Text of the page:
Reckless and negligent driving may not seem like a big deal to the reckless driver, but only a few moments of distraction can result in a lifetime of consequences. Unfortunately, there is very little a safe driver can do to correct reckless or negligent behavior while it is happening on the road, so it is up to the safe driver to identify and avoid these threats on the road.
Every day, more than 16,000 car crashes happen. By spotting a possible accident before it happens, a driver can do their part in making the road a safer place. Here are four signs of a reckless driver:
Swerving or drifting
If a driver is not looking at the road or their hands are not on the wheel for even a few seconds, their car may begin to drift into another lane or off the road. A negligent driver may also be trying to multitask and drive with only one hand while also attempting to eat or fix their appearance.
If a driver is laying on their horn a lot or making wild gestures in their car, this may be a sign that their anger has overwhelmed their driving skills. When drivers become too aggressive, they can fail to see important things like another car trying to merge or upcoming road construction.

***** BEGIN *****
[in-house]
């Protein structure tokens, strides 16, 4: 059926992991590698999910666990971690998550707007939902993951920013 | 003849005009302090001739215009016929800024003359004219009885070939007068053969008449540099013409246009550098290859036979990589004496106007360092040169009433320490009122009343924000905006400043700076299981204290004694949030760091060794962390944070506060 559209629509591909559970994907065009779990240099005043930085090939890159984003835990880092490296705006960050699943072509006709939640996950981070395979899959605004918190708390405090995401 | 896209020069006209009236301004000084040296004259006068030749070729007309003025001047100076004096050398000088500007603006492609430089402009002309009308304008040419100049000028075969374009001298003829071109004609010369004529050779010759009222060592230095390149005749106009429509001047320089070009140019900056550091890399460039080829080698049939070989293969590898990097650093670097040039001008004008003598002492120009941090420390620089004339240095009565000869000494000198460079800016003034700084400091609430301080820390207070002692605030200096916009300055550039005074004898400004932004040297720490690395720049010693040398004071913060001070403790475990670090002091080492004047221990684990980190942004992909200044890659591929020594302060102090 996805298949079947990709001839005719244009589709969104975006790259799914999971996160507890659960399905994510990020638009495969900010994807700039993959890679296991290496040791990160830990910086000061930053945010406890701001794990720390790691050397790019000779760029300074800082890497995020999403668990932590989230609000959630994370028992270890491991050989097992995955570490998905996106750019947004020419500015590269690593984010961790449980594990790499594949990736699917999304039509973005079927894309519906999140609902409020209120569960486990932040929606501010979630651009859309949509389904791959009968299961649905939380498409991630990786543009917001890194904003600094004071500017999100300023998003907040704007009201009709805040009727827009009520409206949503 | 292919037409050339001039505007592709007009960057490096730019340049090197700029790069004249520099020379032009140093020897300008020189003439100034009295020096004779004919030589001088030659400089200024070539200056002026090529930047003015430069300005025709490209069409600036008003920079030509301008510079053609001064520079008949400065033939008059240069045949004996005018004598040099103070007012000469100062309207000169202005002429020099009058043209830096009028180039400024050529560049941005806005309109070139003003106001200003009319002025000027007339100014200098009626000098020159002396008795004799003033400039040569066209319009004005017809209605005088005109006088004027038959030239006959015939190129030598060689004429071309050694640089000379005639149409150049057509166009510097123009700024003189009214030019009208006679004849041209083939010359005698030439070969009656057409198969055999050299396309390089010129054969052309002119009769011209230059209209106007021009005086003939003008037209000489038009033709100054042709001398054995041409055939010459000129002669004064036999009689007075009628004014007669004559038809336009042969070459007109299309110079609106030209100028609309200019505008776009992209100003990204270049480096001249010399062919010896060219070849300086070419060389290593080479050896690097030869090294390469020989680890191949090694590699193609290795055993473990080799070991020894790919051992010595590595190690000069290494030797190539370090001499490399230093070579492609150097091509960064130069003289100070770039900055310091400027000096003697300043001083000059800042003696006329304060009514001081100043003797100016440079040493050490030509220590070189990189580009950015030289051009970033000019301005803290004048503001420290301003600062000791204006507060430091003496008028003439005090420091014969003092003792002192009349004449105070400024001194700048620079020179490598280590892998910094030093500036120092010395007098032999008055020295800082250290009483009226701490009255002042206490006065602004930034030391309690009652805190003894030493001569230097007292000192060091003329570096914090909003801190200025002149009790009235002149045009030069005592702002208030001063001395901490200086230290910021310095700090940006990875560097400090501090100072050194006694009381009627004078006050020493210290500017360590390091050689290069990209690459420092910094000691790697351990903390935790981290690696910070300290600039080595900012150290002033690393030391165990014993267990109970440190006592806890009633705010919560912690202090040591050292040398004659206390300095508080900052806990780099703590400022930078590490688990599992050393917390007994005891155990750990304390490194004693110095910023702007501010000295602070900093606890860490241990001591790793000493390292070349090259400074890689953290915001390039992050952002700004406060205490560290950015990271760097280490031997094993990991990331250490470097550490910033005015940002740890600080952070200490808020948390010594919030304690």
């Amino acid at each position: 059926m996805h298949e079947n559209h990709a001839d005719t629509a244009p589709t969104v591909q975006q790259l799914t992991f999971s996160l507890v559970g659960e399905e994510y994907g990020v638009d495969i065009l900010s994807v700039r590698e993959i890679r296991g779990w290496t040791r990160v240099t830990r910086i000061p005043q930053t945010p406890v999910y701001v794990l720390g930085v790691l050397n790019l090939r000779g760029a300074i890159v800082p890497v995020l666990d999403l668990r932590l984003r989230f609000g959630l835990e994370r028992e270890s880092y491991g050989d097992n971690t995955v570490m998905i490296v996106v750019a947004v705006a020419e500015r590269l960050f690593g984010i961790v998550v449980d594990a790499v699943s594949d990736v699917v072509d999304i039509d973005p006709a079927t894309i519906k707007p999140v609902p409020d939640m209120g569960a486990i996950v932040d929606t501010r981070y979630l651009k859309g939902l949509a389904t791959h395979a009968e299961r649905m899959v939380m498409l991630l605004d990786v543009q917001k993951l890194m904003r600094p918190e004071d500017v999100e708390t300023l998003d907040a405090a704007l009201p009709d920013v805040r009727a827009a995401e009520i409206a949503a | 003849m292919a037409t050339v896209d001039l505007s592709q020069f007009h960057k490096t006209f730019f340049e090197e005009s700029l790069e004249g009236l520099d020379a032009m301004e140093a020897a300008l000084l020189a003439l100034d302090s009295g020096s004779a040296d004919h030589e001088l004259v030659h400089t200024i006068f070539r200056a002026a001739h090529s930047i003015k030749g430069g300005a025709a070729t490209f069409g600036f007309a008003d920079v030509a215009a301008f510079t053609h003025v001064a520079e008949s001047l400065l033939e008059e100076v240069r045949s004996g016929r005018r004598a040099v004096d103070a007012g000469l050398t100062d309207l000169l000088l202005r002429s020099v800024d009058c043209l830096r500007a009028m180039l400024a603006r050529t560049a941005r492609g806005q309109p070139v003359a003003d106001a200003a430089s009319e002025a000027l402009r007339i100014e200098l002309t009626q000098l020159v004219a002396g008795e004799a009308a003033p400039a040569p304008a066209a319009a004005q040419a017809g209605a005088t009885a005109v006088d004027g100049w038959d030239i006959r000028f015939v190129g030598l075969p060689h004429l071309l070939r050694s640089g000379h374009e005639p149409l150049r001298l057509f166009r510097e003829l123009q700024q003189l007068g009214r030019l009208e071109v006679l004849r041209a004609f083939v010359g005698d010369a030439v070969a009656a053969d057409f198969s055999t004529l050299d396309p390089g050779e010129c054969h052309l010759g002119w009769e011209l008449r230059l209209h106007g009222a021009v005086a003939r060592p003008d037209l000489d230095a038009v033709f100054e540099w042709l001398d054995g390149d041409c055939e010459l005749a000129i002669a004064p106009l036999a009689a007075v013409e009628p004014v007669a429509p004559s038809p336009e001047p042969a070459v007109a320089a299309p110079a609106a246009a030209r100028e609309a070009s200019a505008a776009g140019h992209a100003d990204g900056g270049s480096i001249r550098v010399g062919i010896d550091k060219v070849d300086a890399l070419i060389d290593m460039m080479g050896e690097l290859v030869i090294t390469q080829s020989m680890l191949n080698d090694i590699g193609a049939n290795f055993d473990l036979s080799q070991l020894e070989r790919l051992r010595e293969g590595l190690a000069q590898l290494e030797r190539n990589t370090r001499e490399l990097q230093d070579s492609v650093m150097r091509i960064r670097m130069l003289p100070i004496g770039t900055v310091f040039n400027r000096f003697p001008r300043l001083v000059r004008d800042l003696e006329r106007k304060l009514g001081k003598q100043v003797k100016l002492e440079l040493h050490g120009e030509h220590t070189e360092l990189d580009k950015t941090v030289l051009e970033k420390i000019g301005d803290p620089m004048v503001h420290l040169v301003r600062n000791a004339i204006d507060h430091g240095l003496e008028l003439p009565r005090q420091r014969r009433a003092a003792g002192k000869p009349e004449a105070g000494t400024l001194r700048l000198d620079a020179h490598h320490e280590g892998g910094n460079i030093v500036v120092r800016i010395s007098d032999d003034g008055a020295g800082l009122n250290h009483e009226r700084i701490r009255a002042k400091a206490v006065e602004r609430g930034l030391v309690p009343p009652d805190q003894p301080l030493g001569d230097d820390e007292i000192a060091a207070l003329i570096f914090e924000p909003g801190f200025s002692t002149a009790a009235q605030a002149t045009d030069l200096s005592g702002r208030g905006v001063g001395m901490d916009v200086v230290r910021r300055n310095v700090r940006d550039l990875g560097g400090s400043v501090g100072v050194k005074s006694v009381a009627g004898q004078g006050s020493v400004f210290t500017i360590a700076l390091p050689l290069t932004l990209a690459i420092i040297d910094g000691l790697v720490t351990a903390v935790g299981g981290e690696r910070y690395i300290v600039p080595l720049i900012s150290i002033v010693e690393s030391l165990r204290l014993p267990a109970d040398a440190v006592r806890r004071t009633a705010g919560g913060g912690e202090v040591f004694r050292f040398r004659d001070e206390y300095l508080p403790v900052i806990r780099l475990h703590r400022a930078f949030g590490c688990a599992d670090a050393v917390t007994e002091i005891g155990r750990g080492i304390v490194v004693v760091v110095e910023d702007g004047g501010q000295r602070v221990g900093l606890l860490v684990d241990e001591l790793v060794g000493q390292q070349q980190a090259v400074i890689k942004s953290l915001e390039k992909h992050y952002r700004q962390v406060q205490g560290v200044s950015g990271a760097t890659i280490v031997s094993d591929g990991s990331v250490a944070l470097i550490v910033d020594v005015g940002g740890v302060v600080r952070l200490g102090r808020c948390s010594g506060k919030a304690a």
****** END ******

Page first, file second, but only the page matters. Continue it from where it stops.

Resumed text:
Using their phone
A cell phone can become extremely dangerous on the road. The distraction of sending a text or updating the GPS can result in a driver not looking at the road for hundreds of yards if driving at high speeds. If a driver is looking downward for long amounts of time, there is a good chance they are on their phone and not paying attention to the road.
Ignoring traffic laws
If a car is speeding 20 mph over the speed limit and weaving in between lanes on the road, it should come as no surprise they are a reckless driver. It is easy to spot someone speeding in front of you or as they pass by, but it can be very difficult to recognize a speeder approaching you from behind. Make sure to check your mirrors to spot these dangerous drivers regularly.
How you can respond
If you see a driver that you suspect is driving recklessly, allow the vehicle to gain a safe distance ahead of you. Attempting to correct their behavior by shouting or honking at them may shock them from their distraction, and the resulting overcorrection can cause an accident. Similarly, do not speed ahead of them, as this could also startle them.